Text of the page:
DNA Seen Key to Rape Charges Against IMF Chief

Monday, May 16, 2011

New York prosecutors are investigating another possible assault by the IMF's Strauss-Khan. In Sunday's incident involving a maid at a luxury hotel the DNA evidence will be critical, says Wendy Murphy, a former sex crimes prosecutor.

(WOMENSENEWS)--In light of rape accusations facing International Monetary Fund Managing Director Dominique Strauss-Khan, Women's eNews asked Wendy Murphy, a former sex crimes prosecutor and legal commentator, to comment on possible aspects of the case.

Murphy has written for Women's eNews about why intruding on rape victims bodies to gather DNA evidence can be a harsh and unnecessary when a woman's privacy has already been violated and when the main argument revolves around whether the disputed sexual activity was consensual; not whether it happened or who was involved.

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But in this case, Murphy says DNA evidence is critical to establishing the fact that a sexual event occurred, "which could put to rest any claim that she's making the story up out of whole cloth."

On Monday a New York judge ordered Strauss-Kahn to be held without bail until his next court appearance, slated for Friday, May 20.

Prosecutors are investigating whether he may have engaged in similar conduct once before and consider the accused a flight risk, according to a Reuters report.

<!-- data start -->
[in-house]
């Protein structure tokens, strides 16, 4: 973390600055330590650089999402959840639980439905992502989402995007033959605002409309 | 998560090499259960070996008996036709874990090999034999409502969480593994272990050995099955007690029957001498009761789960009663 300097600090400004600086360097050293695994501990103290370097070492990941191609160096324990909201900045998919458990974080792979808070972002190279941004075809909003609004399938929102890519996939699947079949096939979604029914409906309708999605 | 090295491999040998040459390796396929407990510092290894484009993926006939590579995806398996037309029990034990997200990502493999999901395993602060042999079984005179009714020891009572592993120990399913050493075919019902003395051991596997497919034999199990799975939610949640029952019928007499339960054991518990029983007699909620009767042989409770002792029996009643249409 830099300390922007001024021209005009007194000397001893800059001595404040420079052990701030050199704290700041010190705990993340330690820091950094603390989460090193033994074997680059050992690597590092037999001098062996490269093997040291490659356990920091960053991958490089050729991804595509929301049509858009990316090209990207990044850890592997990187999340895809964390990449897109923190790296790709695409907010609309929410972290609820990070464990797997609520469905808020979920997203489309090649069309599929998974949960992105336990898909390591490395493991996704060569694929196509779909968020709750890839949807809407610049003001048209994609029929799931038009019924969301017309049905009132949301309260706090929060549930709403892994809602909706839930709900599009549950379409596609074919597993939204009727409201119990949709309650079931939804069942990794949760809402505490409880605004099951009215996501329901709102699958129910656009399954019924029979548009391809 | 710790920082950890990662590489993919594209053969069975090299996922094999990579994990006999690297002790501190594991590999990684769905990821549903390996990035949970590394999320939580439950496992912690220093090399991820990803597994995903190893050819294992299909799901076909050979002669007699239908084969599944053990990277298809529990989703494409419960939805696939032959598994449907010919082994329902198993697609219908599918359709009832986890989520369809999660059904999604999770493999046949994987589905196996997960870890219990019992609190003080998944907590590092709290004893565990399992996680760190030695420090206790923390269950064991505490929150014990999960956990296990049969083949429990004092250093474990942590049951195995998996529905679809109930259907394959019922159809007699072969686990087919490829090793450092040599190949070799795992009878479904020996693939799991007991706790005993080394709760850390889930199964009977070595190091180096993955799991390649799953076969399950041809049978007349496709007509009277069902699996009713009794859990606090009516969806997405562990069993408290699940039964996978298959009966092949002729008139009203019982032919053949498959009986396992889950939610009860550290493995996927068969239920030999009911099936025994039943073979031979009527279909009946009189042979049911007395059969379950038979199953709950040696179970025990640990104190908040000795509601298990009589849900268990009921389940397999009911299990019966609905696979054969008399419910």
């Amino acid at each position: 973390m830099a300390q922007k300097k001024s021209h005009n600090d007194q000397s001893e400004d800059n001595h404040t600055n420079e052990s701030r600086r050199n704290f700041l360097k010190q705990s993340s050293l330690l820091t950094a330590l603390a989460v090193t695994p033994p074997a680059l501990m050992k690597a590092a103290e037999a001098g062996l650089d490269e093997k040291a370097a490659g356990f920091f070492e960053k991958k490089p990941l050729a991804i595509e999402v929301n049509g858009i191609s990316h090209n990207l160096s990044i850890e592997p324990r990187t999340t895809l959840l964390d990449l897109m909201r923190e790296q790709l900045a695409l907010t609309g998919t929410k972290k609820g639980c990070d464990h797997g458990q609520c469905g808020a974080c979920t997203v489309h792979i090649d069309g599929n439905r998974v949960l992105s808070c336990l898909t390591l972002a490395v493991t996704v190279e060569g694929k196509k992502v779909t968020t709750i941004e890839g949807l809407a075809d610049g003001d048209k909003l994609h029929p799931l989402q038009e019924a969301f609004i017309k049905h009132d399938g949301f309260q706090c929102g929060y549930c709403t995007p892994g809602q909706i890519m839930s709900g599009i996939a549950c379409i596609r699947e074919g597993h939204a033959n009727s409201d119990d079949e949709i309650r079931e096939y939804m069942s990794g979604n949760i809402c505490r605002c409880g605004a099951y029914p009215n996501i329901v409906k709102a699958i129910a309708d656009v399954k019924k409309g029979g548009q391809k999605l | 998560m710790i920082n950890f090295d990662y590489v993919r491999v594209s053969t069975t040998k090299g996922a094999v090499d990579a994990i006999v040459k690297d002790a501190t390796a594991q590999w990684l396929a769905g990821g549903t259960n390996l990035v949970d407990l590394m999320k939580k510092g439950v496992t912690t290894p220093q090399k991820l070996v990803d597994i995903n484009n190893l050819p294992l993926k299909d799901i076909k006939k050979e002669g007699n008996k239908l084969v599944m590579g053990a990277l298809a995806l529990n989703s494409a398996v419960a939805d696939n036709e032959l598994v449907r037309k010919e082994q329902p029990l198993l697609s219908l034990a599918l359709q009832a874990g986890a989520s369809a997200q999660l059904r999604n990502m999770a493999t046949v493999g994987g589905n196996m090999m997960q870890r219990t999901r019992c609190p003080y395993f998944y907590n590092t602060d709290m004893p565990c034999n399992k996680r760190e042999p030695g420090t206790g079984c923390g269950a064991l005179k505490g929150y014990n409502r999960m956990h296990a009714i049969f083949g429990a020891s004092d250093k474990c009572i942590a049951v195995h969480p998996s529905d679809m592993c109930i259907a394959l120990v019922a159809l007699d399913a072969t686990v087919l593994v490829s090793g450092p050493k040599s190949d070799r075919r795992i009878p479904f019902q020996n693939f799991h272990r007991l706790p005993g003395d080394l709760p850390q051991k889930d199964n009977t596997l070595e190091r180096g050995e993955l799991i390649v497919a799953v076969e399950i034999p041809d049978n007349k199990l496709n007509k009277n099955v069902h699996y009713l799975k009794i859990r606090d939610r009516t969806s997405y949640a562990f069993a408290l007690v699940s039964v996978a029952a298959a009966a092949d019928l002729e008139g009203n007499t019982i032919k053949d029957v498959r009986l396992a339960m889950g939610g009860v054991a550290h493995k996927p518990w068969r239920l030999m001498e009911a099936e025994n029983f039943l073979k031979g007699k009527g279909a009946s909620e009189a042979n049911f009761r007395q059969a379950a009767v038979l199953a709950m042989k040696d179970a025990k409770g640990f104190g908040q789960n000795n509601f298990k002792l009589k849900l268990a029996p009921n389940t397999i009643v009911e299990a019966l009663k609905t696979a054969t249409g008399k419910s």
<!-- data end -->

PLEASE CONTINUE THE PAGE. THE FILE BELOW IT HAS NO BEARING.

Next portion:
Lawyers for Strauss-Kahn said he would plead not guilty to charges of a criminal sexual act, attempted rape and unlawful imprisonment. A French writer is also expected to file a claim against Strauss-Kahn for a sexual assault nine years ago, reported the Guardian.

Business Insider on Monday ran a story saying that Strauss-Kahn gave an interview to the French publication Liberation just a few weeks ago, on April 28, saying he could easily see himself becoming the victim of a "sex trap."

The rape allegations are high-profile and surprising--given the identity of the accused--yet the crime of forced sexual contact remains far from rare in the U.S. A 2006 study found that during that year alone over 1 million women in the United States had been raped. The author of the study, Drug-facilitated, Incapacitated and Forcible Rape: A National Study, is Dr. Dean Kilpatrick of the National Crime Victims Research and Treatment Center at the Medical University of South Carolina.

"Our estimates do not appear to support the widely held belief that rape has significantly declined in recent decades," Kilpatrick found, according to a summary on Legal Momentum.

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